The title of this post might give away that I’m a skeptic when it comes to the case for Dallas Cowboys quarterback Tony Romo to win the NFL MVP award this year. When I first heard the topic broached on ESPN’s First Take earlier this week, I just wrote it off as pundit Skip Bayless making his latest jump off the deep end on behalf of his beloved Cowboys. I went in to research Dallas top-to-bottom and disprove the Romo-for-MVP case. Instead, I find myself at least respecting the argument.
What I want to do is place Romo’s play within the overall performance of the Dallas team itself, as measured by basic statistical performance and their scores from ProFootballFocus.com, which grades every player on every play in every game of the NFL season.
I was convinced that placing Romo’s play in context would show that the Cowboys’ run to the NFC East title was really driven by the offensive line, and that their MVP candidate was running back DeMarco Murray.
And make no mistake about it, the PFF film review shows good things for the Dallas front five. Travis Frederick scores as the second-best center in the league. Zack Martin ranks seventh among the 64 starting guards. Tyon Smith and Doug Free are each in the upper third of the league at the tackle position.
Murray’s numbers are spectacular. He’s been a workhorse, easily carrying the ball more than any other back in the league and still posting a 4.7 yards-per-rush, which is eighth among qualifying running backs. That’s a terrific average off that kind of volume.
Murray’s 1,745 yards are over four hundred yards more than the next-leading rusher. To put it in perspective, the yardage gap between Murray and runner-up Le’Veon Bell of the Pittsburgh Steelers is the same as that between Bell and the #12 rusher on the list.
But running the ball alone wouldn’t deliver Dallas. Even though their defense improved from being the worst in the NFL to ranking 16th in points allowed, if you want to build around the rush game, it requires a strong defense to go hand-in-hand, a la the Seattle Seahawks. A league-average defense won’t cut it unless you can throw the ball.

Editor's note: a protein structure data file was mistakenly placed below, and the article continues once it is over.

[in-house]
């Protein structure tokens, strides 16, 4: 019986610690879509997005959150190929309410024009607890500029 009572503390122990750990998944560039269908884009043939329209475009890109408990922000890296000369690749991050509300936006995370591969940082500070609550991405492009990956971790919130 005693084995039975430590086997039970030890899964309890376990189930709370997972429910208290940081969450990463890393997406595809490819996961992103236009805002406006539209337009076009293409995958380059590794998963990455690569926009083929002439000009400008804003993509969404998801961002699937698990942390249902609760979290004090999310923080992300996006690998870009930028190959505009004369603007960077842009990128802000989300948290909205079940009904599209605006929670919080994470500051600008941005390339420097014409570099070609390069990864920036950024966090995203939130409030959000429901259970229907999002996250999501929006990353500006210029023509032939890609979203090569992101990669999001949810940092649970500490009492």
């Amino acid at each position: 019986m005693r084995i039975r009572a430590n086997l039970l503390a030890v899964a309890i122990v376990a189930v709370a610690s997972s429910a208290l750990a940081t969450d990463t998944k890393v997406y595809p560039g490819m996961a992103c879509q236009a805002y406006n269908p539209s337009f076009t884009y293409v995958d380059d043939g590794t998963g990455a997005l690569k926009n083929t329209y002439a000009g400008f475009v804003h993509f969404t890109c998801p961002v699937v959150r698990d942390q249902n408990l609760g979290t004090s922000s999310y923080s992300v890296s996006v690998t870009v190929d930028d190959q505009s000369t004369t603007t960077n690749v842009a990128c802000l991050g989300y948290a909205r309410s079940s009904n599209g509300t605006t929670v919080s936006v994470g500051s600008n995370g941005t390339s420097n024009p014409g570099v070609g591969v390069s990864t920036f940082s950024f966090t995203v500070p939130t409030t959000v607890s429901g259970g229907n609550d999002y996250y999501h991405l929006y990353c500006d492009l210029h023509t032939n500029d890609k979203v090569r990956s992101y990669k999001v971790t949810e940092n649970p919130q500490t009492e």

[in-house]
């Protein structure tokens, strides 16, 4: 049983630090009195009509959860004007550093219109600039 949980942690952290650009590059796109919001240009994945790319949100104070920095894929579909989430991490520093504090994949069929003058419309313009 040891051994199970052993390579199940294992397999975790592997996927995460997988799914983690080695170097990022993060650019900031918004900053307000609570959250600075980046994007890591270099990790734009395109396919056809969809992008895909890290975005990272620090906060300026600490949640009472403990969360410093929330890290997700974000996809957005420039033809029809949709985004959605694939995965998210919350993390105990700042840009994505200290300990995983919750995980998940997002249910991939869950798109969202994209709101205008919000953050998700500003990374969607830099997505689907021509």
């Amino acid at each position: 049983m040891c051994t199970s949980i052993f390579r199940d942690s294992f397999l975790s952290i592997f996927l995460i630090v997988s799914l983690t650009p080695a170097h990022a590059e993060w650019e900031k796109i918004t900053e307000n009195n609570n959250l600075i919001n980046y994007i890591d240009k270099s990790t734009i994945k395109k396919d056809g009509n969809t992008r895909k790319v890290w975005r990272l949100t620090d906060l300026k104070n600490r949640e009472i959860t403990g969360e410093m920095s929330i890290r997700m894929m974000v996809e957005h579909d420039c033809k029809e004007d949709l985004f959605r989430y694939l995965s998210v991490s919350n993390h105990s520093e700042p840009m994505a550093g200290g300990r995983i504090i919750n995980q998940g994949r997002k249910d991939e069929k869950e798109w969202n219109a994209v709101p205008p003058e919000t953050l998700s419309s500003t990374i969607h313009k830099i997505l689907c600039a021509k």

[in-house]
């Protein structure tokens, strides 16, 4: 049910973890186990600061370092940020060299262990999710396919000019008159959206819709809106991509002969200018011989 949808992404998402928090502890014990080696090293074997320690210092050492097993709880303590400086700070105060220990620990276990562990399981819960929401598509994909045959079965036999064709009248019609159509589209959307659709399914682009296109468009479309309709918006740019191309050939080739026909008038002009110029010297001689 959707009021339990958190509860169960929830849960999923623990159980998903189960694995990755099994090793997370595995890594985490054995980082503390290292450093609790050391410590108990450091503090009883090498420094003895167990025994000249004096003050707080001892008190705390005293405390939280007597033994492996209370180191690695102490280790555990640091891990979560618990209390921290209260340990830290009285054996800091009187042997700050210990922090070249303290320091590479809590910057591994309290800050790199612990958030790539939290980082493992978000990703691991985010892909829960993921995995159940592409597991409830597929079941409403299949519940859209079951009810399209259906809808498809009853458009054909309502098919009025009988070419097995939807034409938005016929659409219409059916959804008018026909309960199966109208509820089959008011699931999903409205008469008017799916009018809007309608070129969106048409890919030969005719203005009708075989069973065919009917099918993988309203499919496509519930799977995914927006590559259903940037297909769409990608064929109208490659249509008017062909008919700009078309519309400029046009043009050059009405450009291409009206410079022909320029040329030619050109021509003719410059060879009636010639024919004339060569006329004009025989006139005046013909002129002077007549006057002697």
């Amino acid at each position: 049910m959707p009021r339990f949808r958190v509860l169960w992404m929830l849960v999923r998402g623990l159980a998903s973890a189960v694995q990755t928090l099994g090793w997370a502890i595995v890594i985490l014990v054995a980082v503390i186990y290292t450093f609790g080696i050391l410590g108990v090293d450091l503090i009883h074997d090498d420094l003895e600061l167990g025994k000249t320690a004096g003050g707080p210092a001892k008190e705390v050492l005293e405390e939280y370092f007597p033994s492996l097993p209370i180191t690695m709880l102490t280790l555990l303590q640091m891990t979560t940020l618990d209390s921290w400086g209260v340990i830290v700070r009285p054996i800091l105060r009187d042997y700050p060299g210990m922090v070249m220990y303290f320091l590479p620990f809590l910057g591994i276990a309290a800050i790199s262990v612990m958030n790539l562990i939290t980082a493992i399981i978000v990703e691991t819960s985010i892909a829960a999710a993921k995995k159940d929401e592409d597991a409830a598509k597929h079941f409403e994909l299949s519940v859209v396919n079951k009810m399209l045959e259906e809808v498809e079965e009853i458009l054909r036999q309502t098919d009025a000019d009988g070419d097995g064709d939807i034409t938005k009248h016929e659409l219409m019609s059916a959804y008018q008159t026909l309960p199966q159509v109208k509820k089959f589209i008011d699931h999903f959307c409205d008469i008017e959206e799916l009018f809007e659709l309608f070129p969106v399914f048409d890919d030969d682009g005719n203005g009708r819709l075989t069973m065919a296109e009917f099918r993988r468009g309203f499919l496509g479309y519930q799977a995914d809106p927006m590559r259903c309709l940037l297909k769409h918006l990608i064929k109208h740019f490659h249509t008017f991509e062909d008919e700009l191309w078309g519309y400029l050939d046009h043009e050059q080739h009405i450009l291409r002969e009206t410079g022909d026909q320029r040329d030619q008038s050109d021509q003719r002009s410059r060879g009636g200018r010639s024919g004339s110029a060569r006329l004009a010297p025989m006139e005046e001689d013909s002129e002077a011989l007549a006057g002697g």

This is what Romo has done throwing the football—he’s completed 70 percent of his passes. The yards-per-pass average is 8.49, best in the league. He’s only thrown eight interceptions, seventh-best in the NFL. This is in spite of pass protection that’s average, as the Cowboys rank 14th in the NFL in sacks allowed—Cowboy offensive lineman grade out better in run-blocking than in pass-protection.
There is a minor wart—the interceptions come in spite of Dallas attempting the second-fewest passes in the league, so you can still argue that “The Romo-Coaster” throws picks at a rate slightly higher than what should happen based on the number times he throws. And you can fairly point out that Romo’s got two great targets in wide receiver Dez Bryant and tight end Jason Witten.
But the wart is minor and when it comes to weapons, it’s not as though Aaron Rodgers or Peyton Manning are throwing to a bunch of stiffs. Tom Brady doesn’t have the same kind of weapons, but plays with a better defense, that loosens the pressure on him each possession.
What it all adds up to is that Tony Romo is completely an insanely high percentage of passes, still getting very good chunks of yardage on those passes, making relatively few mistakes and putting points on the board for a team that depends on its offense to win.
I don’t know that I’ve come so far as to actually pick Romo for MVP. But earlier this week, I muttered to myself that if he won the award I would scream. I suppose as a fan of the Washington Redskins, I still will. But as an observer of the NFL, I can’t deny that he’s got a legitimate case and would be as fair a choice as any.
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